with respect to a result or to a circumstance described by a statute defining an offense, that a person is aware of and consciously disregards a substantial and unjustifiable risk that the result will occur or that the circumstance exists. The risk must be of such nature and degree that disregard of such risk constitutes a gross deviation from the standard of conduct that a reasonable person would observe in the situation. A person who creates such a risk but who is unaware of such risk solely by reason of voluntary intoxication also acts recklessly with respect to such risk.

See A.R.S. section 13-105.

In the alternative, Guy would’ve likely been convicted of Negligent Homicide, which occurs when a person causes the death of another, not recklessly, but with criminal negligence.  Arizona criminal law defines “criminal negligence” as:

with respect to a result or to a circumstance described by a statute defining an offense, that a person fails to perceive a substantial and unjustifiable risk that the result will occur or that the circumstance exists. The risk must be of such nature and degree that the failure to perceive it constitutes a gross deviation from the standard of care that a reasonable person would observe in the situation.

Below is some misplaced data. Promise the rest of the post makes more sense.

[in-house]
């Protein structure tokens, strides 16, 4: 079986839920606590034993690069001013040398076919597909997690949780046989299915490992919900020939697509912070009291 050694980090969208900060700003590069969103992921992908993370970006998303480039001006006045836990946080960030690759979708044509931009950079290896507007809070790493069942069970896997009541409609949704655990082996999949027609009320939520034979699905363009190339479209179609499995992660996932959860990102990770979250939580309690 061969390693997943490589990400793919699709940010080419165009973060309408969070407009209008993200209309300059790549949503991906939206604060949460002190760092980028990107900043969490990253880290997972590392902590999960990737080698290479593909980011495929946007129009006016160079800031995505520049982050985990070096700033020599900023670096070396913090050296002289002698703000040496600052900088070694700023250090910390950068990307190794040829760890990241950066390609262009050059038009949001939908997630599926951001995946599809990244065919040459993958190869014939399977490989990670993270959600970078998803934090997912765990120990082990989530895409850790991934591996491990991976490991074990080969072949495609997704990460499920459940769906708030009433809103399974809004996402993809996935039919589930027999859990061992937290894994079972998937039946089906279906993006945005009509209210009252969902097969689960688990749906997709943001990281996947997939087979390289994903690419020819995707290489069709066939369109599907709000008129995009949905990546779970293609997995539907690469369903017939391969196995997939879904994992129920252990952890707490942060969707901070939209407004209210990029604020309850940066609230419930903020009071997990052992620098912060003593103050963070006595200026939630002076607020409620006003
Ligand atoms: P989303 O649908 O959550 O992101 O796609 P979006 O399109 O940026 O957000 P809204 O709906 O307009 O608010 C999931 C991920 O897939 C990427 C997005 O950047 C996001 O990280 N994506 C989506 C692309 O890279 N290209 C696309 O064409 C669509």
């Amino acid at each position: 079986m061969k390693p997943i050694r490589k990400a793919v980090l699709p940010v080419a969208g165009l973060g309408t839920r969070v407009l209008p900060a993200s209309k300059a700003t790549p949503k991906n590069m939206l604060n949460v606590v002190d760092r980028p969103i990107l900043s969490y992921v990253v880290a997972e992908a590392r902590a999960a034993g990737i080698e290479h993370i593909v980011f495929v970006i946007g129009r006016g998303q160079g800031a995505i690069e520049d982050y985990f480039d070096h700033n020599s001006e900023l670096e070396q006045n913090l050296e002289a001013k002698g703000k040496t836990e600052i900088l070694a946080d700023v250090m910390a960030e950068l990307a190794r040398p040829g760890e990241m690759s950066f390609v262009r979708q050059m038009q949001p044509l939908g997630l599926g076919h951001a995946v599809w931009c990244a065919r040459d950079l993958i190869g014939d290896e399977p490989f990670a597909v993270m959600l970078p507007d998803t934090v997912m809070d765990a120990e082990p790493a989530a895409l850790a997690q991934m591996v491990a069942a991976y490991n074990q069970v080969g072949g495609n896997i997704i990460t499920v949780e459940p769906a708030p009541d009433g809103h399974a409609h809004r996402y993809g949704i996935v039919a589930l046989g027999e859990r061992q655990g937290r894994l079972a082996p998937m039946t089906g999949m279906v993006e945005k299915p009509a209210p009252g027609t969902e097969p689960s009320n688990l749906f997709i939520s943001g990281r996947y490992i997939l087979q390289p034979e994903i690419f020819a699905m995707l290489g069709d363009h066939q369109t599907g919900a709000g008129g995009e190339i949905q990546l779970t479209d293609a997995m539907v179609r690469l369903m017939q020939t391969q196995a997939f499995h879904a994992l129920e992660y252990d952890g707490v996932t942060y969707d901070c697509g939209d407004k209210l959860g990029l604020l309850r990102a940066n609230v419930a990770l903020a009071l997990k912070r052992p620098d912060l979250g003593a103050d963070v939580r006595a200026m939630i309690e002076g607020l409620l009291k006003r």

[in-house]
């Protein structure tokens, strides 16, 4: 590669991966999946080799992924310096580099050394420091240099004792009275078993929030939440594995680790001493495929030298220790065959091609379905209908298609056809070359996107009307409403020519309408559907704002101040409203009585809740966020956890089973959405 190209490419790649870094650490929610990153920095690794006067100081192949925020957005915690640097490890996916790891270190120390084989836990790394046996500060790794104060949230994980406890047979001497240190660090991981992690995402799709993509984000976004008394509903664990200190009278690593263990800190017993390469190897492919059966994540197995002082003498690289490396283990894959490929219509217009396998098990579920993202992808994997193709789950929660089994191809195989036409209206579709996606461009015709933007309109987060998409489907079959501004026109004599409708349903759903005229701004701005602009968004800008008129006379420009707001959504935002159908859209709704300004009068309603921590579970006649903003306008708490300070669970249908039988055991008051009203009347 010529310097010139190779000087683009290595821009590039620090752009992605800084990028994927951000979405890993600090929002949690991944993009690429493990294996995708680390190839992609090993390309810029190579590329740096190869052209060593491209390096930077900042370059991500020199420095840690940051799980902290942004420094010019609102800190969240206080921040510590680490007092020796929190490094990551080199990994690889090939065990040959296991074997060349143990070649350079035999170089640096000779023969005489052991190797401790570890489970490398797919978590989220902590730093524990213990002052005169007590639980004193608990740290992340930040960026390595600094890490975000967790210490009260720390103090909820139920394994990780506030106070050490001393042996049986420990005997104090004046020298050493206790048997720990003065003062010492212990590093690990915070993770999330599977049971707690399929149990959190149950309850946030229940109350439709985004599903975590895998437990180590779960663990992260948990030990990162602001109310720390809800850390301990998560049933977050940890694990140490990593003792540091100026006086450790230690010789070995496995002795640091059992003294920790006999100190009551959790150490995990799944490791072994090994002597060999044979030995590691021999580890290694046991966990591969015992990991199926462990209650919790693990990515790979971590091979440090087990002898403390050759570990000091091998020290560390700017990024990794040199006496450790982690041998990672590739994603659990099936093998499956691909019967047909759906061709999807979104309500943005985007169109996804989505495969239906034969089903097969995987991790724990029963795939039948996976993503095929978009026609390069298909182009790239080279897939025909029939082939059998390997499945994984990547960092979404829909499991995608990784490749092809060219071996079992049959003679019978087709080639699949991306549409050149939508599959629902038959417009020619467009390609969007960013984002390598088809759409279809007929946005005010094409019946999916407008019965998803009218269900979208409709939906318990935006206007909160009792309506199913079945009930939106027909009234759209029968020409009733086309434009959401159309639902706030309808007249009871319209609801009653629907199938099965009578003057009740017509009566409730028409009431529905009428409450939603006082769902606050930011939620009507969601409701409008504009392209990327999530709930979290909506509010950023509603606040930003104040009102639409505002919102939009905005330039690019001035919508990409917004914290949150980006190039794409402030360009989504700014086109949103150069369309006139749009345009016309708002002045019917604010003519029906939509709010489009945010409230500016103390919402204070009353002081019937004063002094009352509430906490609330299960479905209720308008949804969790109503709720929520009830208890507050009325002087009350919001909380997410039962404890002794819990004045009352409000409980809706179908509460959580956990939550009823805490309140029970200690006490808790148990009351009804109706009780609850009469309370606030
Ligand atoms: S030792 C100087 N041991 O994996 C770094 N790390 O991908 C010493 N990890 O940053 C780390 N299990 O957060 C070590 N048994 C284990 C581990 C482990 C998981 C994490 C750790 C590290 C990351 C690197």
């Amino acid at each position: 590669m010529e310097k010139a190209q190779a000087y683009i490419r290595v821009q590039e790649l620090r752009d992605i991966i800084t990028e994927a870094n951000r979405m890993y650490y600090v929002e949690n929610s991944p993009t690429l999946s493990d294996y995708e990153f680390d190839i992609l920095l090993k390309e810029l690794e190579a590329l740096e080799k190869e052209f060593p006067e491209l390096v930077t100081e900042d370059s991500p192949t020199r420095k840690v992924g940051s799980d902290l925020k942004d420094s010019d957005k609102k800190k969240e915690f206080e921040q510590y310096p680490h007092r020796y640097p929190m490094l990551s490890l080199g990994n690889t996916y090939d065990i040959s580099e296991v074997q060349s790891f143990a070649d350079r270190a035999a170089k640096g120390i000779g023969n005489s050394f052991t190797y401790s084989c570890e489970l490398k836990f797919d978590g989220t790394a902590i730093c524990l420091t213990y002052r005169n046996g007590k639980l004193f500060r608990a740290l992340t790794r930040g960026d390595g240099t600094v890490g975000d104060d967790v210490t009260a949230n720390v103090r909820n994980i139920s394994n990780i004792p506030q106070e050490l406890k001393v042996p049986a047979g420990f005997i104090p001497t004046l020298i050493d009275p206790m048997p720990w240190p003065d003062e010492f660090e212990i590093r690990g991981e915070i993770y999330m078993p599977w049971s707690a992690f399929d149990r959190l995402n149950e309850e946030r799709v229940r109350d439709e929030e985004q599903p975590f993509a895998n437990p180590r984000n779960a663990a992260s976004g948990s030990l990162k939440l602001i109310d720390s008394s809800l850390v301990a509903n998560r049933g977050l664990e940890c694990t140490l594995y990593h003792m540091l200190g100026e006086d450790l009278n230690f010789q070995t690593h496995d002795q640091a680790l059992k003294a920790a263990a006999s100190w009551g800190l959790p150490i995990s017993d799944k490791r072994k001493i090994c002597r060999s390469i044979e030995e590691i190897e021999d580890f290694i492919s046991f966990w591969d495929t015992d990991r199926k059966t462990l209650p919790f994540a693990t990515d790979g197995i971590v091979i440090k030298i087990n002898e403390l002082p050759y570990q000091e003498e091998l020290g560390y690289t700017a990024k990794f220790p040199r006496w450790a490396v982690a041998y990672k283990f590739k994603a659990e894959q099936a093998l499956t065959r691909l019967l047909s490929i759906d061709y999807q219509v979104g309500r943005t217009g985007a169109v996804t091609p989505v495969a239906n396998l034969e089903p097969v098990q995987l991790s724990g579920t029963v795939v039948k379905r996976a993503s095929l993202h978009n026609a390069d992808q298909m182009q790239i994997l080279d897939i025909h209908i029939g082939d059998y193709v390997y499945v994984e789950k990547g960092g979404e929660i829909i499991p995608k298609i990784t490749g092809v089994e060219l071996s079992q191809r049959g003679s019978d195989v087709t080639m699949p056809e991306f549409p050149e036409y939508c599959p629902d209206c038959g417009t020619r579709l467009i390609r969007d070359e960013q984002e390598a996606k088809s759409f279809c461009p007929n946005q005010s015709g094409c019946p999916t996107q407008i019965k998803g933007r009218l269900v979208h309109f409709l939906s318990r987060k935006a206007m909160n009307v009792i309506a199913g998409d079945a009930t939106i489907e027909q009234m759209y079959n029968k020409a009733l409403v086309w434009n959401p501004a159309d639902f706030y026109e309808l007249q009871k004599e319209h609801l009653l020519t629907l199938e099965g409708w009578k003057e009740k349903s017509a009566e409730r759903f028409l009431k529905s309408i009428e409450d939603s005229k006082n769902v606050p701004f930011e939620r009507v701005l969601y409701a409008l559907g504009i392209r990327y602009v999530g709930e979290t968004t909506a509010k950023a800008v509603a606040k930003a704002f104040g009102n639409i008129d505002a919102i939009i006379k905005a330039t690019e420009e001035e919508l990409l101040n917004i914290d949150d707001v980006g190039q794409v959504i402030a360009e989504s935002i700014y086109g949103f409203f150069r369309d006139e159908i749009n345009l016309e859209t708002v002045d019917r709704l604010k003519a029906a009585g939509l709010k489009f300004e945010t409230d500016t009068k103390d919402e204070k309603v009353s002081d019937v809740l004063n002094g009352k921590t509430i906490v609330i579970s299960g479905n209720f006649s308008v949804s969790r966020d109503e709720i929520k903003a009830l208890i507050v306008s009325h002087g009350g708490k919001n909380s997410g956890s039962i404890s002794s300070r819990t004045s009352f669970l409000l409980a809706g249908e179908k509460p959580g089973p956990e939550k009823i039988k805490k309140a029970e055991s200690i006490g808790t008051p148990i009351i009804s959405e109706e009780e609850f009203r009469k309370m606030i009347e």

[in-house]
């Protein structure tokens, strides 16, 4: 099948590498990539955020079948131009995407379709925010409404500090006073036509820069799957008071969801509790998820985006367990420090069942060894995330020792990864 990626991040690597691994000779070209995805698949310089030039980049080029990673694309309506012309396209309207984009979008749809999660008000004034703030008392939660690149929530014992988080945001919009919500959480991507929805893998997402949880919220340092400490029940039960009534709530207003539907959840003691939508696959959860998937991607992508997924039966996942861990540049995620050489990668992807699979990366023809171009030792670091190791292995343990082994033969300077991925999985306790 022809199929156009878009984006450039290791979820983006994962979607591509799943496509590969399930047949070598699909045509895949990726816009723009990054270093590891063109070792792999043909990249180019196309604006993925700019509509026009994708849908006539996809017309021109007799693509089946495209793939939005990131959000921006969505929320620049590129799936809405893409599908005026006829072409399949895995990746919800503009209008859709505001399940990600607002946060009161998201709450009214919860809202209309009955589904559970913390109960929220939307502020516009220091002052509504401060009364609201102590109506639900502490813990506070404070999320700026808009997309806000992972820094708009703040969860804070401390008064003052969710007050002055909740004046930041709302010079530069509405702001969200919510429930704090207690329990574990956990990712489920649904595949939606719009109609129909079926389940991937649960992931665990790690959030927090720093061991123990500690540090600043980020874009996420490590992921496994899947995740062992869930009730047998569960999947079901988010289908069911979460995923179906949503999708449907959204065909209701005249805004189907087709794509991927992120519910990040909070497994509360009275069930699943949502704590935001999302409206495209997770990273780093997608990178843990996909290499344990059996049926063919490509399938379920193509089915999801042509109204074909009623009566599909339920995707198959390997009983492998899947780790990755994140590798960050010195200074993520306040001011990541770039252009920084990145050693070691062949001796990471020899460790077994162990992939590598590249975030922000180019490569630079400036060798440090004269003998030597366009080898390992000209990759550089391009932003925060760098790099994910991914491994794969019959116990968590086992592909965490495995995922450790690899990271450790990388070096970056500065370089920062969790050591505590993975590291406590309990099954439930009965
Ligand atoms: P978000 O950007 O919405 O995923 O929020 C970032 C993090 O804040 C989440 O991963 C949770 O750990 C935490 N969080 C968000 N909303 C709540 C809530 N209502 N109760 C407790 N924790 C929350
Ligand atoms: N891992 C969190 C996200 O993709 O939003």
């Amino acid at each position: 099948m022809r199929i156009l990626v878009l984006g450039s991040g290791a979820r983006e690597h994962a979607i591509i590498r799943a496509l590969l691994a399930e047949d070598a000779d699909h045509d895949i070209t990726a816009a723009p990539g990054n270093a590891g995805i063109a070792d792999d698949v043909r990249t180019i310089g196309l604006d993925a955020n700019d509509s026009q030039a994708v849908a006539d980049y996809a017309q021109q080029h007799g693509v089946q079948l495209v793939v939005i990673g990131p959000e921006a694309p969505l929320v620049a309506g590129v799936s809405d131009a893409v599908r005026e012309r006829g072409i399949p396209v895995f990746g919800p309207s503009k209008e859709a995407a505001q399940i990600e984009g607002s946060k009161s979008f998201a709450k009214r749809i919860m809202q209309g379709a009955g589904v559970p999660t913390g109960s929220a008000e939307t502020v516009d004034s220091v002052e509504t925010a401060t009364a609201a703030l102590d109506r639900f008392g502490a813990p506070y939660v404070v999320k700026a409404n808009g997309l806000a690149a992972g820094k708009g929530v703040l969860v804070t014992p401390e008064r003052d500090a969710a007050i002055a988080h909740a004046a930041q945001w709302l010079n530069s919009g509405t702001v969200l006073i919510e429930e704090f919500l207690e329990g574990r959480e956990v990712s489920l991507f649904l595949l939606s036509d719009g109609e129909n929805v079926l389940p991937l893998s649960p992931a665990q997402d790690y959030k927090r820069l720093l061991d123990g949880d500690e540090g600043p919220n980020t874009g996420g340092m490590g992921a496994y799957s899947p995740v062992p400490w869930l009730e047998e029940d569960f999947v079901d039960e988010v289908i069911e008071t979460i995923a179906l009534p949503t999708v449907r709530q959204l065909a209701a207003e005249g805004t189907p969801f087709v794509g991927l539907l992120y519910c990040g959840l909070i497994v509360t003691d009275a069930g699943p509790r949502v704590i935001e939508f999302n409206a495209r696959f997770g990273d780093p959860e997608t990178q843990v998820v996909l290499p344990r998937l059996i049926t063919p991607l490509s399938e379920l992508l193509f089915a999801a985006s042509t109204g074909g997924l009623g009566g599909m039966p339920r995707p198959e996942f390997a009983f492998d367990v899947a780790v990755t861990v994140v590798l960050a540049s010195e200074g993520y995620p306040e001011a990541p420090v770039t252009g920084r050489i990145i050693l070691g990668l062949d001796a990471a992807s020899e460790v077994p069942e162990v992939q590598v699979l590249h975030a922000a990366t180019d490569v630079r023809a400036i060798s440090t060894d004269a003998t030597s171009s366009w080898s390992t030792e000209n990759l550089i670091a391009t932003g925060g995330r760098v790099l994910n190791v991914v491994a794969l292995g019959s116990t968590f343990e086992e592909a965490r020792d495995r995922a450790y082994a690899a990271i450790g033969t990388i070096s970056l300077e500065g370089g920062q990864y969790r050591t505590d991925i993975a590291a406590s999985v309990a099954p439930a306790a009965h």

See A.R.S. section 13-105.

On that count, he could still go to prison for upwards of 3 years or, if he has prior felony convictions, up to 15 years.

Lastly, Guy could face Aggravated Assault charges in Arizona, for using a “dangerous instrument” (think: his vehicle) to cause serious physical injury and death to A.J. Nelson.  On that count, when convicted, Guy would face 5 to 15 years in prison.

But what about Raquel?  Wasn’t the homicide of her son enough punishment?  Could she be prosecuted under Arizona law on the same legal theory as in Georgia — that A.J.’s death was criminally attributable to her failure to walk a 1/2 mile in the dark to make use of the nearest crosswalk?

Let’s start with the Arizona laws pertaining to crosswalks.  Notably, Arizonans are not required to use a crosswalk in order to cross a road.  It is not illegal to cross a road outside of a crosswalk.  However, there are some important laws that may help us here:

“A pedestrian shall not suddenly leave any curb or other place of safety and walk or run into the path of a vehicle that is so close that it is impossible for the driver to yield.”